In a world of disrupt, or be disrupted, I invent.
I’m an accomplished search engine optimizer and programmer in New York City that speaks with CTOs, CMOs, DevOps and full-web-stack developers with equal ease. My career goes back 25 years to the halls of Commodore Computers, and my actual SEO career goes back 20 years—to well before Google, when I gleaned the need for this field before it even had a name. My path has taken me from successfully helping technology start-ups get off the ground, to being a V.P. of a NYC-based boutique PR agency (where my HitTail.com invention helped usher in the era of long-tail marketing over 10 years ago & is still going strong)—all the way through the rapidly rising-star of A-Lister, 360i of Oreo Super Bowl tweet fame (where I helped them secure the upper-right quadrant of the 2012 Forrester Wave Report based on some tech I built called 360iTiger).
20 years of solving diverse search-problems in this evolving and moving-target arena has made me good at tackling almost any challenge that comes my way, such as when I helped JCPenney get one of the most notorious Google penalty of all time successfully lifted. This also includes navigating the politics and motivations of the various stakeholders that come into play when figuring out how to do SEO right—baking it right into every other endeavor for all the many interconnected holistic wins—an equally worthy goal for Fortune 500s and SMBs. I currently lead up two of my own projects in Github—the Levinux micro Linux for education, and the Pipulate free and open source SEO software. In addition to their obvious utility, these FOSS projects are also “authority experiments” in a new era of SEO.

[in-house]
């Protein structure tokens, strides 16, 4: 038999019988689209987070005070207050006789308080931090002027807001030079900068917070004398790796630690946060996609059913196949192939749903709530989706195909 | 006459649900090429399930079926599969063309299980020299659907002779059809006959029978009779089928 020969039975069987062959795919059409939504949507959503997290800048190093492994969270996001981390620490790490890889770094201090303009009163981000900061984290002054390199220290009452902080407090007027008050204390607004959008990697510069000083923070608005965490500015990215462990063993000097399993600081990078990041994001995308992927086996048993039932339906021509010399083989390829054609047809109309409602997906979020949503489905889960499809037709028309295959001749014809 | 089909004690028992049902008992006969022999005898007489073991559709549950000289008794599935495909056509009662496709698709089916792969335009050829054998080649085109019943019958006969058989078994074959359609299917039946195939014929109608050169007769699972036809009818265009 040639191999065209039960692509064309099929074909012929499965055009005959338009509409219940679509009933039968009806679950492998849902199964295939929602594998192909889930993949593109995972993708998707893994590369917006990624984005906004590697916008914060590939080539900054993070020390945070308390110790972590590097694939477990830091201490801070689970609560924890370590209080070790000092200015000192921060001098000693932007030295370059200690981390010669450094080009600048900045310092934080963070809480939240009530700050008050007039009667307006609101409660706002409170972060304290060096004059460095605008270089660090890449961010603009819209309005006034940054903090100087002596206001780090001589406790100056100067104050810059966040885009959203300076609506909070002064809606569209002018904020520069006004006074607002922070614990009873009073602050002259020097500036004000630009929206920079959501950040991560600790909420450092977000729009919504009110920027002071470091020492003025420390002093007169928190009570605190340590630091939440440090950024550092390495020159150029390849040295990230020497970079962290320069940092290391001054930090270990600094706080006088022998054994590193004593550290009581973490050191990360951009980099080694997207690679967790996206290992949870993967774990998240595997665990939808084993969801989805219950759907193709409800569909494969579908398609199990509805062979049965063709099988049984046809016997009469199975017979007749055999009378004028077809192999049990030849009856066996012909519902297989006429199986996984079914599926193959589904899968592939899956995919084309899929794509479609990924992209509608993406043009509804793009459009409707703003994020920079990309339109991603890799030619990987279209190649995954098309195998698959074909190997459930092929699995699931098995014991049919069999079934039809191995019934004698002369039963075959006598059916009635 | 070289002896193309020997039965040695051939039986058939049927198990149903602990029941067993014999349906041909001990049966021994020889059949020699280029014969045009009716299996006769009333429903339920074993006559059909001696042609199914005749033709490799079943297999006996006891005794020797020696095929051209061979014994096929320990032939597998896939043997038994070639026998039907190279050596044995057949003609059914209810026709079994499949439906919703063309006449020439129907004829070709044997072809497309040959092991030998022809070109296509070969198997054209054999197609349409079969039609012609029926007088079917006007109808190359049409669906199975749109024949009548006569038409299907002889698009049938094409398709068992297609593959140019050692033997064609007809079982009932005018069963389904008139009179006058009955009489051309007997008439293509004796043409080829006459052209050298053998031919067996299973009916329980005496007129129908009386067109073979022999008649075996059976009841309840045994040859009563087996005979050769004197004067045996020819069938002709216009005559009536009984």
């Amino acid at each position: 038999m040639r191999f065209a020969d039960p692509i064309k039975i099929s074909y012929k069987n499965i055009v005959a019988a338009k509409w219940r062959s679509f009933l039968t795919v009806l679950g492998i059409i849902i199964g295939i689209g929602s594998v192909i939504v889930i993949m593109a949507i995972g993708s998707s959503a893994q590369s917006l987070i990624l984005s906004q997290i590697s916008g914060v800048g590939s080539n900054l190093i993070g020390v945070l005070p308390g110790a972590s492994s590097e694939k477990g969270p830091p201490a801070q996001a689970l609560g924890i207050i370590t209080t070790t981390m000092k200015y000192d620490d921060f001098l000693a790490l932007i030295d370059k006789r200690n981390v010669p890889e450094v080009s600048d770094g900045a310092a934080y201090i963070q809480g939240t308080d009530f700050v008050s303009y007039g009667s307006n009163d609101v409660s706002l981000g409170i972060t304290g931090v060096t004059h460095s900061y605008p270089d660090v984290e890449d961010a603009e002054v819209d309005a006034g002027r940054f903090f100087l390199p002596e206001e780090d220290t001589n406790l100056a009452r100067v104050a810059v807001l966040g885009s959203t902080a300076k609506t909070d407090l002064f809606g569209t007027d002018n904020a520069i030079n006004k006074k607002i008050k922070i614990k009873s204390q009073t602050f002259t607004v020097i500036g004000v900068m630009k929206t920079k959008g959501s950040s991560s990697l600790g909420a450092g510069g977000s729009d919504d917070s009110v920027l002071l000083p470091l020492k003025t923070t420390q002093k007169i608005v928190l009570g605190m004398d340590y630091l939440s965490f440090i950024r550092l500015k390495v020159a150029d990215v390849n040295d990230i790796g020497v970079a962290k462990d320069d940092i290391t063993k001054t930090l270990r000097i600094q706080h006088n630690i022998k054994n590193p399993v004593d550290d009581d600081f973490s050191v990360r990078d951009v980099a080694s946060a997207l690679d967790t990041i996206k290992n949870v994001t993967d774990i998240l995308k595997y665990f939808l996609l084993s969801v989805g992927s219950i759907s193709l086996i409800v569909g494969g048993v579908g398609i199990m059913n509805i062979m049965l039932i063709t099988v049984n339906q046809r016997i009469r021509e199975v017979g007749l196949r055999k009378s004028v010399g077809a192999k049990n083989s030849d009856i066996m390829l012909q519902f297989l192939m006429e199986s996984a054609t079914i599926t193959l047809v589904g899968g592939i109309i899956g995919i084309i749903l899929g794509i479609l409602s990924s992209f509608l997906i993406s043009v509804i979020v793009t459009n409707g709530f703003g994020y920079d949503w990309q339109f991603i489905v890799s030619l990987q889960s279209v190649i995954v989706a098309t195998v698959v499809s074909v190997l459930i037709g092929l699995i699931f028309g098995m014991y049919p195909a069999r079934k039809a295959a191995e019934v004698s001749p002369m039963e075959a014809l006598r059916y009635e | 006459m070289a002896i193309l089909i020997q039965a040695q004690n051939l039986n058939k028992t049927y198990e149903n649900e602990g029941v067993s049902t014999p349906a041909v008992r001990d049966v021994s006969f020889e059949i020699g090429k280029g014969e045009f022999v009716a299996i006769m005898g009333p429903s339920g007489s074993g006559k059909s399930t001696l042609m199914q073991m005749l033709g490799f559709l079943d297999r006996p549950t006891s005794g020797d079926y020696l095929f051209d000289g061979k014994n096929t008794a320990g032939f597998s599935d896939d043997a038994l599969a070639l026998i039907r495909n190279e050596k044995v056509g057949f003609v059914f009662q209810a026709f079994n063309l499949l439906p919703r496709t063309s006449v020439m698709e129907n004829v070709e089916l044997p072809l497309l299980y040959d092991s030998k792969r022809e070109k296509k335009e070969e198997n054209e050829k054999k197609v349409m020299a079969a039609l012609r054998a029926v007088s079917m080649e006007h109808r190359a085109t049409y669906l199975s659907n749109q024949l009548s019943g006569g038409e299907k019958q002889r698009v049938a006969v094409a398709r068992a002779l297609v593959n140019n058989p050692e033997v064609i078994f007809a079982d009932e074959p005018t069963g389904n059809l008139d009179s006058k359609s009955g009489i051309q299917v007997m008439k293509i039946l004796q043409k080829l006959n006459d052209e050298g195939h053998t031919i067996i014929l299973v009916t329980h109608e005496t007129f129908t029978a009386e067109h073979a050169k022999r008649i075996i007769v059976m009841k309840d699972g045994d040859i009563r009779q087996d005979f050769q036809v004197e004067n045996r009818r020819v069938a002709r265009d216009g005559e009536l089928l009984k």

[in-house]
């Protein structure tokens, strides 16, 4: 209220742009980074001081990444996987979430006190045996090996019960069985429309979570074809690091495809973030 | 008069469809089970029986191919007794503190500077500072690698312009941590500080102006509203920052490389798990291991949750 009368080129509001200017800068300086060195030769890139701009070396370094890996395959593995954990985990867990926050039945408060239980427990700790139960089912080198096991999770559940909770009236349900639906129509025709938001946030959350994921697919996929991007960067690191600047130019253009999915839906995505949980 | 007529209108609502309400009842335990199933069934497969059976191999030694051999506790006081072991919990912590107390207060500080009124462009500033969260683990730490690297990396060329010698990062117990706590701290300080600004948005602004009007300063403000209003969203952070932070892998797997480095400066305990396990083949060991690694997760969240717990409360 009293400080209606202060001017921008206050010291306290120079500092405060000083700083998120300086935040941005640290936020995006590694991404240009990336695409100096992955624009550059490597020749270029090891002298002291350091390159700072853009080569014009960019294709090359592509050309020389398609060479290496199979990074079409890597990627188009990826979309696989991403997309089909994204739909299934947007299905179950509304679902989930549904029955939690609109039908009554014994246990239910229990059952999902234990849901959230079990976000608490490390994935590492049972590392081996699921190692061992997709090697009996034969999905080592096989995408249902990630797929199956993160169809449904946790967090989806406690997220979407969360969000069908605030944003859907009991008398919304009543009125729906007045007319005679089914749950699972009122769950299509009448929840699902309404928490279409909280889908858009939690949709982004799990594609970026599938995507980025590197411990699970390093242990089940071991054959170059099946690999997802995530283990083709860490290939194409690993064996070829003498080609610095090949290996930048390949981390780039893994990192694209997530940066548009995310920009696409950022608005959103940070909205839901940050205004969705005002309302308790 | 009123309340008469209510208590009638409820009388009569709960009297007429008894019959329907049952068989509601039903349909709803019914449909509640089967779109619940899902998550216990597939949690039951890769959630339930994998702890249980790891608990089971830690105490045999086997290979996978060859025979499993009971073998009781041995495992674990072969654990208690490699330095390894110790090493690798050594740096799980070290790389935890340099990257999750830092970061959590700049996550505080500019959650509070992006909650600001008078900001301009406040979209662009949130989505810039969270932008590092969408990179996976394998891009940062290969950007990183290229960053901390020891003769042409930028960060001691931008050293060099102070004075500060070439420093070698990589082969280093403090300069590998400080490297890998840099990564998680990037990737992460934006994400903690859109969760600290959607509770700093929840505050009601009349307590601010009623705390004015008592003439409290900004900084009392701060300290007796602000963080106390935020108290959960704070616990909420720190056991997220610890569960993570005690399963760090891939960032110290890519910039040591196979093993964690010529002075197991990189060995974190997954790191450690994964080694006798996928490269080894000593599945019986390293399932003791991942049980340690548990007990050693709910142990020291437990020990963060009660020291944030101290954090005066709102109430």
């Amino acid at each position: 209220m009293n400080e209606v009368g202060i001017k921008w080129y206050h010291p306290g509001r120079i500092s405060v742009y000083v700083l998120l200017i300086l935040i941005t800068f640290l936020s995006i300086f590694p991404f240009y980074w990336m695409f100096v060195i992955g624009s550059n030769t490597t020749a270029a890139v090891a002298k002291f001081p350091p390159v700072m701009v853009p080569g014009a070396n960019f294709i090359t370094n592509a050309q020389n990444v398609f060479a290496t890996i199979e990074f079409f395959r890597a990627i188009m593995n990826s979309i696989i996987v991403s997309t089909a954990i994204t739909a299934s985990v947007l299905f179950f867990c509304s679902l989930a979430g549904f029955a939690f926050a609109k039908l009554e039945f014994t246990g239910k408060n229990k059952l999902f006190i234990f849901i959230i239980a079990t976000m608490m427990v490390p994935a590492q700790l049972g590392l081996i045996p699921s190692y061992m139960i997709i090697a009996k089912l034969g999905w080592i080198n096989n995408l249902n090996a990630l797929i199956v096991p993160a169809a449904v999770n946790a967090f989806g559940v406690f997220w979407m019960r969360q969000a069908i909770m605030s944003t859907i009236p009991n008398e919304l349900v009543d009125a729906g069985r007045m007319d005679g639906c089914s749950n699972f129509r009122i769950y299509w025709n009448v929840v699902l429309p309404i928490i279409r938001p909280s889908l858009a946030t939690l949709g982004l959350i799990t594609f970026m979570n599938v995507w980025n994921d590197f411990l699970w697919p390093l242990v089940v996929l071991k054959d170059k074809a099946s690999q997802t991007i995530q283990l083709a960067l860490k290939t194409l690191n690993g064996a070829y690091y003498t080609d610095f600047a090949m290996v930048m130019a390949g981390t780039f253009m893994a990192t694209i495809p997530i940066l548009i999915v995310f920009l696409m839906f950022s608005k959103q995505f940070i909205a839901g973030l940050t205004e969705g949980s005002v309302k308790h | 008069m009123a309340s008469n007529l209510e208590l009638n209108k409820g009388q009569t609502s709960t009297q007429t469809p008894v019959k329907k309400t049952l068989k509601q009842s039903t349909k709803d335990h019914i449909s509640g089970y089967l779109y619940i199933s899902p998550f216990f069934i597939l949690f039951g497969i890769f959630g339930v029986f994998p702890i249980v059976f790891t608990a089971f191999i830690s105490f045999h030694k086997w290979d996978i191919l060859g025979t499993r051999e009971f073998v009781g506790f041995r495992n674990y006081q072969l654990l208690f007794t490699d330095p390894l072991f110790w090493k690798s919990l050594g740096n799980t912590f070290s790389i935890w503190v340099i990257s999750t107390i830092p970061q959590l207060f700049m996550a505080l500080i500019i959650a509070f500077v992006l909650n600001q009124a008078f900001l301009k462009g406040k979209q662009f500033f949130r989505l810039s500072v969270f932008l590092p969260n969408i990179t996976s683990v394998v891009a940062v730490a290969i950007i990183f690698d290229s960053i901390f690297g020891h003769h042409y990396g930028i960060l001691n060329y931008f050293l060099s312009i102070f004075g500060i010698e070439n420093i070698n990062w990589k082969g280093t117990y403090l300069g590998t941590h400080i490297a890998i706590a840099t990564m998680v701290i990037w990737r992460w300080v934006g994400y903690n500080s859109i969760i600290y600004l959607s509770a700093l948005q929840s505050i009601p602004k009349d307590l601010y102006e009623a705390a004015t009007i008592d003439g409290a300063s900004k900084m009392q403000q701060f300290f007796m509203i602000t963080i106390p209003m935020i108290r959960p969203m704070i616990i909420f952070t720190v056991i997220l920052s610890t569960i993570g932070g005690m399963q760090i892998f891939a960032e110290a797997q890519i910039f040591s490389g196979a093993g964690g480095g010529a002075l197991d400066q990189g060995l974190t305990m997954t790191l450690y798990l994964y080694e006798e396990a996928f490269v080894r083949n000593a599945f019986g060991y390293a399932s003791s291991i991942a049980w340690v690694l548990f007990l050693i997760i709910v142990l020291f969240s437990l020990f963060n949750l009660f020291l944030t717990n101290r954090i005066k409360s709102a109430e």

Design, programming and communication rarely work together in perfect unison, but it can have quite an impact when they do — and is the ideal for which I’m always striving.
I am in a much-maligned field, because SEO looks like advertising but is not, and confuses everybody. Yet, I’m drawn to it, and exploring new incarnations of a particular age-old human truth: namely, how the grapevine spreads information faster (and cheaper) than shouting into the air (advertising). Spread-worthy information tends to spread to the right people. Where it doesn’t, that’s where SEOs come in. We help that information reach its audience by packaging the payload to easily ricochet around the networks—i.e. the modern water cooler… thereby forcing the competition to continuously shell out even money for advertising to compete with you, thereby feeding off of your enemies’ supplies in classic Sun Tzu fashion. Few really “get” SEO, but I can explain it to almost anyone.